Palmer, the chairperson of the board, said that the president's call to her and Hartmann on Tuesday evening had nothing to do with her highly unusual request the following day to undo her vote certifying the results.

Trump “called to make sure I was OK, that I was safe and to check on me. I appreciated that, knowing how busy he is,” she said.

Biden carried the county, a Democratic stronghold, by margin of 2-1.

On Wednesday, Palmer and Hartmann signed affidavits saying they wanted to rescind their votes to certify the election, claiming they had been misled by their two Democratic counterparts.

“My work on the canvass is not attached to my support for the president,” Palmer said. “The president and I did not discuss rescission or anything like that,” she added. “My conversation with the president was about threats coming from the public and my safety - not about rescinding my vote.”

Trump had congratulated the pair online after their initial vote, tweeting, "Wow! Michigan just refused to certify the election results! Having courage is a beautiful thing. The USA stands proud!" The tweet was sent at around the same time the pair voted to certify the results.

The two Republican board members said in the affidavits that they certified the vote only after they had been promised an independent audit of Wayne County precincts and counting boards where votes recorded in the poll books did not match the number of ballots counted, the Detroit Free Press reported. They said they now do not believe the state will follow through with the audit, which has yet to be formally requested.

Aneta Kiersnowski, press secretary for Michigan Secretary of State Jocelyn Benson, said, "There is no legal mechanism for them to rescind their vote. Their job is done and the next step in the process is for the Board of State Canvassers to meet and certify."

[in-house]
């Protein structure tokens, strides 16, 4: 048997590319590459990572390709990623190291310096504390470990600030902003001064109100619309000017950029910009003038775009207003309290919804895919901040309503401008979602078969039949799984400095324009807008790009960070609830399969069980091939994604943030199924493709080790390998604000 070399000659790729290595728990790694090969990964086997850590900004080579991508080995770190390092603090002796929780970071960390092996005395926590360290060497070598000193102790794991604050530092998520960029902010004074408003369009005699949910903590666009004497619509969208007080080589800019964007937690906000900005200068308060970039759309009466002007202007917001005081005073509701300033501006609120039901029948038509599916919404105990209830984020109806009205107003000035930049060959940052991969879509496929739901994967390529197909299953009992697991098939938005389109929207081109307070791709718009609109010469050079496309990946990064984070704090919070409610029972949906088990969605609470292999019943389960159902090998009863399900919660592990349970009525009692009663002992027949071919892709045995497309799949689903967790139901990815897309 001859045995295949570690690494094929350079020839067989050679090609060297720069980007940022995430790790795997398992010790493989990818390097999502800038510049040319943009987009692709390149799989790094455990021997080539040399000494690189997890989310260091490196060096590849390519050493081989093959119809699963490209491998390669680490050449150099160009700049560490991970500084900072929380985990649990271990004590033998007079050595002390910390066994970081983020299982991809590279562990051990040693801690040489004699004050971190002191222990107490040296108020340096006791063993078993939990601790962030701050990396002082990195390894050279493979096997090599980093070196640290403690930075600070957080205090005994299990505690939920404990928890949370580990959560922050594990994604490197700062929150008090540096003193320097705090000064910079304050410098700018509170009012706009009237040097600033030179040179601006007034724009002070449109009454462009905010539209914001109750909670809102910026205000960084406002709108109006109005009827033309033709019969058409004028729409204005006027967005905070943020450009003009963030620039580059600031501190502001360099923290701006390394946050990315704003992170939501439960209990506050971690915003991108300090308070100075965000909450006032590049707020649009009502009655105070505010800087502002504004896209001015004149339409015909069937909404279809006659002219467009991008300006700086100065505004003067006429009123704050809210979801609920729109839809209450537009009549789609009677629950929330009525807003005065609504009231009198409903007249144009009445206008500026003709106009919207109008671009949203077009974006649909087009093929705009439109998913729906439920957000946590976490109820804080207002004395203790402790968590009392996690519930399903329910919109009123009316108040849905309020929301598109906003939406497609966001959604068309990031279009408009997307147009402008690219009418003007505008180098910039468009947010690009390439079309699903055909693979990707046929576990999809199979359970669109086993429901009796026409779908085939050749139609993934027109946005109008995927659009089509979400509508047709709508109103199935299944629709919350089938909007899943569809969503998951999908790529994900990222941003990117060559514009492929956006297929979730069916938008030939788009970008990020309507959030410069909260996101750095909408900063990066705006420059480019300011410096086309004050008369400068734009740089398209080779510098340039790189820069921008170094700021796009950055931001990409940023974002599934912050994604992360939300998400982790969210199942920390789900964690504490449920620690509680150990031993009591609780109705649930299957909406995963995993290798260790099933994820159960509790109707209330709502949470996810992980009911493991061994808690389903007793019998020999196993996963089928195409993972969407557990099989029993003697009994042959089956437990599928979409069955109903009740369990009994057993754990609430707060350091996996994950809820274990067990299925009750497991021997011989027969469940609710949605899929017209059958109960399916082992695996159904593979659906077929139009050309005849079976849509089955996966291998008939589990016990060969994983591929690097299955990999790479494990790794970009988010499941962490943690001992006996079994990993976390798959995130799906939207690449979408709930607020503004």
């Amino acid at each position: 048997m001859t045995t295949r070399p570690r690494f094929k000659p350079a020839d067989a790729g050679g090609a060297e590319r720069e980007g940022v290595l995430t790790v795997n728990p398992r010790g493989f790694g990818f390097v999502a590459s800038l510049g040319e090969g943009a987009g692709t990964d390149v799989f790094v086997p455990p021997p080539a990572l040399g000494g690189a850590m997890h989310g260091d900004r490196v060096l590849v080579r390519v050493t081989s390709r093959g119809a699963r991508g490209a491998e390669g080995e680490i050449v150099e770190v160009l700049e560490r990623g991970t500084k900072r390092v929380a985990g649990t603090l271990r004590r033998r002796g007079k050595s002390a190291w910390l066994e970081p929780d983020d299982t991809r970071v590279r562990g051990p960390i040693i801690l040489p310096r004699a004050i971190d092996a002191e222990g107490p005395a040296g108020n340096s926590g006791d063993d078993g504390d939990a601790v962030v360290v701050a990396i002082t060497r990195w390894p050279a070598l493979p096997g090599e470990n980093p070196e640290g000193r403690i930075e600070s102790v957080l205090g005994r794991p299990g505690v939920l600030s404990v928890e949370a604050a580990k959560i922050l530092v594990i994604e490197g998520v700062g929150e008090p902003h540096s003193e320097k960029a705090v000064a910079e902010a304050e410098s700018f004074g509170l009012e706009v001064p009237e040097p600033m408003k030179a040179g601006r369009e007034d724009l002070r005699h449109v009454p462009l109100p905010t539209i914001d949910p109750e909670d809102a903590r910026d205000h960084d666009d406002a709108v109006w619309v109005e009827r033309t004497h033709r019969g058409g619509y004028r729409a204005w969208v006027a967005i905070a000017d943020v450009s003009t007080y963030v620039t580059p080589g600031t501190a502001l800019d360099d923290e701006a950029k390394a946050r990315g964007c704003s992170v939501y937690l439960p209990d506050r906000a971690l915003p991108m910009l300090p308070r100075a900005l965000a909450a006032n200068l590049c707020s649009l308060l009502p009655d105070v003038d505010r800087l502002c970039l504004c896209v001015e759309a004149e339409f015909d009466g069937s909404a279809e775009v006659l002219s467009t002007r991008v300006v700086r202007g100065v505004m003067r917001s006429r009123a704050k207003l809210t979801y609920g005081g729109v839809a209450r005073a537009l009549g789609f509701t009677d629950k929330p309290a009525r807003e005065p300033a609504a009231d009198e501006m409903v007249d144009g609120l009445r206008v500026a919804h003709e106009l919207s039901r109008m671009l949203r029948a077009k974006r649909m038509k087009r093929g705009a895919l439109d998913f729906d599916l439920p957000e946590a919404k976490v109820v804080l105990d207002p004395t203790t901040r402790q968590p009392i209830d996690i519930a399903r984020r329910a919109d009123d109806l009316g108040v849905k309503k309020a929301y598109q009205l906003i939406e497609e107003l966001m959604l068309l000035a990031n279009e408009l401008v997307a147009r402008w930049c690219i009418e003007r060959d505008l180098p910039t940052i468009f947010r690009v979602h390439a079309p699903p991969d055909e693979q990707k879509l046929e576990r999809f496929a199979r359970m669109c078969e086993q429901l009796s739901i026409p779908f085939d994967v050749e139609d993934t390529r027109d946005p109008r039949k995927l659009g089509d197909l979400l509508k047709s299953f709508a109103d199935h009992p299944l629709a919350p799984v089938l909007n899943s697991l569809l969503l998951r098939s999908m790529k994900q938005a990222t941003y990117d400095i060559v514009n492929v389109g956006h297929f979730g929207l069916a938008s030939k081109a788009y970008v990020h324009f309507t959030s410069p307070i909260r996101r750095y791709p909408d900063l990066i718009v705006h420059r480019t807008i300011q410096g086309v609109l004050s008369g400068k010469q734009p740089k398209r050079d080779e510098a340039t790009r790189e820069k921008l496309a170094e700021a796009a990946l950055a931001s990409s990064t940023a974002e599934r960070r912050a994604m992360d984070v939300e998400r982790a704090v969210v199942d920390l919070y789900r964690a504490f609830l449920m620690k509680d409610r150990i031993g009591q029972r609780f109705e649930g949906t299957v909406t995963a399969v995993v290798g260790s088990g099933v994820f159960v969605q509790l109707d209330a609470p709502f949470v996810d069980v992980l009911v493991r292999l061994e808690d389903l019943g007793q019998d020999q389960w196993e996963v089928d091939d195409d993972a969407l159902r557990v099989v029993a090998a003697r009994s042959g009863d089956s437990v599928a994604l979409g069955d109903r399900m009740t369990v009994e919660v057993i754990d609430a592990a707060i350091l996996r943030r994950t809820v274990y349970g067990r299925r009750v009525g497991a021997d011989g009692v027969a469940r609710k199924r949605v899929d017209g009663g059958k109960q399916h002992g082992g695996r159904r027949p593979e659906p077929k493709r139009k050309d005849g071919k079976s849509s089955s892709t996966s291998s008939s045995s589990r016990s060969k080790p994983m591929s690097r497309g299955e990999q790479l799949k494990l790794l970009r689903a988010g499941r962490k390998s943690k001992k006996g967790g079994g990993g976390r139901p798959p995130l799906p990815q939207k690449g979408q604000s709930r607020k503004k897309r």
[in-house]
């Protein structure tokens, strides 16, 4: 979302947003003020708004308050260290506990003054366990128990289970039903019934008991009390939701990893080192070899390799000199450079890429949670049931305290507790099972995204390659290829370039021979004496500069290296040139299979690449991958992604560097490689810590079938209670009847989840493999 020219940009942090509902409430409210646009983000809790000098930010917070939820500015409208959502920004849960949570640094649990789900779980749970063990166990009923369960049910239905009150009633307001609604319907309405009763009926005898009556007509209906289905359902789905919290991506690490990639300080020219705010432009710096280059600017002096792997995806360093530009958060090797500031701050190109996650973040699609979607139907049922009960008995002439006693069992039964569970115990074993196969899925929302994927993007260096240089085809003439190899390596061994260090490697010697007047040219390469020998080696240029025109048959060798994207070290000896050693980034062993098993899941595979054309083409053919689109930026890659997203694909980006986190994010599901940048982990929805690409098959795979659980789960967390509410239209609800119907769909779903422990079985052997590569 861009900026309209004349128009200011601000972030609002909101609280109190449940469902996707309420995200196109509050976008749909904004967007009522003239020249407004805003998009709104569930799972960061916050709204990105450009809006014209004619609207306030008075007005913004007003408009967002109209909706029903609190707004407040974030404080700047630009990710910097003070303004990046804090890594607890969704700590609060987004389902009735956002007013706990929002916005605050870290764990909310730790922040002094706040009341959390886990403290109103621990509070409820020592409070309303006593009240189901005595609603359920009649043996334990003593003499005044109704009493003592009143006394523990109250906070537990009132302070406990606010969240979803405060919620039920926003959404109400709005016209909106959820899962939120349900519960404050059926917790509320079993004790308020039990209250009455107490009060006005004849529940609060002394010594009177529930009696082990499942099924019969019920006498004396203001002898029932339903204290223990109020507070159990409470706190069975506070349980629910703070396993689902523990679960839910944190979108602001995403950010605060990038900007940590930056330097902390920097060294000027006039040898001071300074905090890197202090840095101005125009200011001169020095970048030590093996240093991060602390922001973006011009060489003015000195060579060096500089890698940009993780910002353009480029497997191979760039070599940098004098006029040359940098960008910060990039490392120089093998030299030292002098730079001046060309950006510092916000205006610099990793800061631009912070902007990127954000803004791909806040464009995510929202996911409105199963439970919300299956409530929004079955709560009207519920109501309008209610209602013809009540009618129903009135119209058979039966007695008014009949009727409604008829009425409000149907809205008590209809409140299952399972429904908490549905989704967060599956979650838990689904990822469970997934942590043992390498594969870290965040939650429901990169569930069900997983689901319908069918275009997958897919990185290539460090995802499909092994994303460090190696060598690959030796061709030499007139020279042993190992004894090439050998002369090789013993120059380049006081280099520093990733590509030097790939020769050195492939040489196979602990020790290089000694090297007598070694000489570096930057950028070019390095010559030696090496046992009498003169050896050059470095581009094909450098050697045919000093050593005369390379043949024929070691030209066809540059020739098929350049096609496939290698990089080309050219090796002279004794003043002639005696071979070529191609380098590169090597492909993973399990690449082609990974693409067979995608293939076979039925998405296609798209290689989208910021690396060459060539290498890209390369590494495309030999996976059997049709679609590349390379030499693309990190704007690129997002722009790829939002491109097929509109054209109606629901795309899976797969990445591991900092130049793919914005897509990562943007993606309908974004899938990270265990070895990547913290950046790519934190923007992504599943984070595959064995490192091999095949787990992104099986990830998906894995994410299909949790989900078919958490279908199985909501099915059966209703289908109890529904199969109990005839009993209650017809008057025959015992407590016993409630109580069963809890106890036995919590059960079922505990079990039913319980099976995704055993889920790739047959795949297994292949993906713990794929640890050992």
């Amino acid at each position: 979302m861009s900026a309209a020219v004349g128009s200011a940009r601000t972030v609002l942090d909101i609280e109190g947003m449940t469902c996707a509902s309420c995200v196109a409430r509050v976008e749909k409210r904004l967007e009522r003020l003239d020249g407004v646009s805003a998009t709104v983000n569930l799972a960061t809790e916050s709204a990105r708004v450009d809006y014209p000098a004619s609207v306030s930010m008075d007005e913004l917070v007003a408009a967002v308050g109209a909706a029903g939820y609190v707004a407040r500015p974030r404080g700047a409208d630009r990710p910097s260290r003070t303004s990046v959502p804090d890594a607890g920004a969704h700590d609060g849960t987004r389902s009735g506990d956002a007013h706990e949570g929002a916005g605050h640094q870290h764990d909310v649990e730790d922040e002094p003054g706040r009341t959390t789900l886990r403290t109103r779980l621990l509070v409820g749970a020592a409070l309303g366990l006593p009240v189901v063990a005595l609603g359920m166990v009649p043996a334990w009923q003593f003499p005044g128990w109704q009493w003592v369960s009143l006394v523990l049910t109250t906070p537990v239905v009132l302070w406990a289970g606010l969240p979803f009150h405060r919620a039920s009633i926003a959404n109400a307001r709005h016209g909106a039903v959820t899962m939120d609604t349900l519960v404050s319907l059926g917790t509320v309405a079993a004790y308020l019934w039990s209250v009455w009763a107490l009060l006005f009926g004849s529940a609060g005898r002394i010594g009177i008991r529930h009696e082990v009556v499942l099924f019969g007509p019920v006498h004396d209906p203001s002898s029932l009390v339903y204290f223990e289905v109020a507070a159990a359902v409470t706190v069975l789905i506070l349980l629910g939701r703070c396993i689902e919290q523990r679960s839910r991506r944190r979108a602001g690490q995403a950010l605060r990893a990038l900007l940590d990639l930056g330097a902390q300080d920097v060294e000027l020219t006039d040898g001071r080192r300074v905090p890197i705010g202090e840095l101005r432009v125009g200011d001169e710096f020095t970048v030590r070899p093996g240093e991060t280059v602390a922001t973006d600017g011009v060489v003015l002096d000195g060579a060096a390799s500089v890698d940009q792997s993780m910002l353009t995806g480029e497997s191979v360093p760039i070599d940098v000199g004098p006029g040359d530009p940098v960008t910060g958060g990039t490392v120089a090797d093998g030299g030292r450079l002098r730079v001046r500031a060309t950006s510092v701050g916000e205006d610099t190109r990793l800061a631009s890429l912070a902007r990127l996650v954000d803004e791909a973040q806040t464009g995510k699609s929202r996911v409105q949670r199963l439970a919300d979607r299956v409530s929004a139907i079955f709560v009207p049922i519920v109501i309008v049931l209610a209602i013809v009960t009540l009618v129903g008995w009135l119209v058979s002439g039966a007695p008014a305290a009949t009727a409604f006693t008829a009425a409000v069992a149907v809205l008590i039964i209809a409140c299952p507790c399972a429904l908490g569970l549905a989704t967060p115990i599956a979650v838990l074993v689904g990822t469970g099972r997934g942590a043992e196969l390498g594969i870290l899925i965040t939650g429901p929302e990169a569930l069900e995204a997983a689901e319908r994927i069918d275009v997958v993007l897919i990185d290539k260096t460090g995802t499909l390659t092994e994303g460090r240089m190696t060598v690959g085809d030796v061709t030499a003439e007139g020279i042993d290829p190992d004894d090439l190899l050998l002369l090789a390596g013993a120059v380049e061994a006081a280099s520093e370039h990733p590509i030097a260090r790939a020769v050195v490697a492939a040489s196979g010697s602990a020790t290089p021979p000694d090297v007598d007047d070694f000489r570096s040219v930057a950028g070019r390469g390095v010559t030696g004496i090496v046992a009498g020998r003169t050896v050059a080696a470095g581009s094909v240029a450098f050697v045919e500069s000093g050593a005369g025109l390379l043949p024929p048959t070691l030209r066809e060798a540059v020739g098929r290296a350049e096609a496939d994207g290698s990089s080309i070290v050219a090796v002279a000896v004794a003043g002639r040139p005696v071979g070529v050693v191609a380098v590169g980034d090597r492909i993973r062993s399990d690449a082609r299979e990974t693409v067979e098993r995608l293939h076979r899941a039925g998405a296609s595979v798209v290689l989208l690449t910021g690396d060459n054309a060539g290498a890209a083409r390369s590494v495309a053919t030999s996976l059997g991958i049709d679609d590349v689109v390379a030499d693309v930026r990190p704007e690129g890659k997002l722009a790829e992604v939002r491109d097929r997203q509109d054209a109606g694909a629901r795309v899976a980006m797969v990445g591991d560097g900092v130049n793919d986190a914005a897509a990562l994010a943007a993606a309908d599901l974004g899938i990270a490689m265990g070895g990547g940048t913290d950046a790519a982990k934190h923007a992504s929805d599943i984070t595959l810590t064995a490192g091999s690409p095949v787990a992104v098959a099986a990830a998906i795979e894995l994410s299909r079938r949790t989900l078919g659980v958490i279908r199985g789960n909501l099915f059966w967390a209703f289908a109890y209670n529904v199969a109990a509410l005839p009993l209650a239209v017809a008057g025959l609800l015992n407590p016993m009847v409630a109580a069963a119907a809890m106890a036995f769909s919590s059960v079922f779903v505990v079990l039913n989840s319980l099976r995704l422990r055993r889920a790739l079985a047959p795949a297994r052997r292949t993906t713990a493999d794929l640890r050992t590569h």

Adding to the unusual situation, Trump campaign lawyer Rudy Giuliani issued a statement Thursday saying the campaign was dropping its federal lawsuit in Michigan "as a direct result of achieving the relief we sought: to stop the election in Wayne County from being prematurely certified before residents can be assured that every legal vote has been counted, and every illegal vote has not been counted.”

In a court filing, Trump campaign lawyer Mark "Thor" Hearne II said they were moving to "voluntarily dismiss" their lawsuit because the "Wayne County board of county canvassers met and declined to certify the results of the presidential election" — a statement that did not reflect the reality that the board has certified the results.

The lawyer for Detroit, David H. Fink, asked the judge to sanction the campaign for using the filing to "spread disinformation," noting the board "voted to certify the election results, and there is no legal mechanism for that action to be rescinded by affidavits."

He said the campaign's claim should be stricken from the record because it was made "for an improper purpose: to make a gratuitous, public statement about their purported reason for voluntary dismissal, before the court could reject their baseless claims of election fraud," the filing says.

The judge has yet to rule on the request.

A state judge ruled against a lawsuit brought by two poll watchers last week that made claims similar to those filed by the Trump campaign. The judge said those making the claims "did not have a full understanding" of the vote counting process and their "interpretation of events is incorrect and not credible." The action sought to block votes from being certified in Detroit.